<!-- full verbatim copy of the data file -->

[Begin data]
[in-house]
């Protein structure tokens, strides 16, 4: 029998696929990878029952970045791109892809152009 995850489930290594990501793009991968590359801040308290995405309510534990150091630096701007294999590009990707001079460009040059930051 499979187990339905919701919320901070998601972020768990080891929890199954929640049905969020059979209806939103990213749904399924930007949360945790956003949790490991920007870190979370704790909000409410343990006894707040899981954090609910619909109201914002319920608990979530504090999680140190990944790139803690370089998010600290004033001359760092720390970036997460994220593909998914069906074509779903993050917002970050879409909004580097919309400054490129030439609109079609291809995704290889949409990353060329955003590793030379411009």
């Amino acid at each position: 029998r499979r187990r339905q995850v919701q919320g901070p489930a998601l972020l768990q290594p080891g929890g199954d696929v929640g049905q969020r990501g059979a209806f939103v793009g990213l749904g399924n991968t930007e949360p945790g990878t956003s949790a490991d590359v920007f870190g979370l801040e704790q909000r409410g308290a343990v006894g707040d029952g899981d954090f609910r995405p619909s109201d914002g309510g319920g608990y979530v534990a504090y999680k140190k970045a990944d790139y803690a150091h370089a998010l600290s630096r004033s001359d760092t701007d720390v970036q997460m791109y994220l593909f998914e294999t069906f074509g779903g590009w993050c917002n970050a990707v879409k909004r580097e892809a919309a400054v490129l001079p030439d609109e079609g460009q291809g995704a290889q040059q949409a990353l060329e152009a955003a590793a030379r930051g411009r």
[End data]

[in-house]
């Protein structure tokens, strides 16, 4: 029998696929990878029952970045791109892809152009 995850489930290594990501793009991968590359801040308290995405309510534990150091630096701007294999590009990707001079460009040059930051 499979187990339905919701919320901070998601972020768990080891929890199954929640049905969020059979209806939103990213749904399924930007949360945790956003949790490991920007870190979370704790909000409410343990006894707040899981954090609910619909109201914002319920608990979530504090999680140190990944790139803690370089998010600290004033001359760092720390970036997460994220593909998914069906074509779903993050917002970050879409909004580097919309400054490129030439609109079609291809995704290889949409990353060329955003590793030379411009």
């Amino acid at each position: 029998r499979r187990r339905q995850v919701q919320g901070p489930a998601l972020l768990q290594p080891g929890g199954d696929v929640g049905q969020r990501g059979a209806f939103v793009g990213l749904g399924n991968t930007e949360p945790g990878t956003s949790a490991d590359v920007f870190g979370l801040e704790q909000r409410g308290a343990v006894g707040d029952g899981d954090f609910r995405p619909s109201d914002g309510g319920g608990y979530v534990a504090y999680k140190k970045a990944d790139y803690a150091h370089a998010l600290s630096r004033s001359d760092t701007d720390v970036q997460m791109y994220l593909f998914e294999t069906f074509g779903g590009w993050c917002n970050a990707v879409k909004r580097e892809a919309a400054v490129l001079p030439d609109e079609g460009q291809g995704a290889q040059q949409a990353l060329e152009a955003a590793a030379r930051g411009r």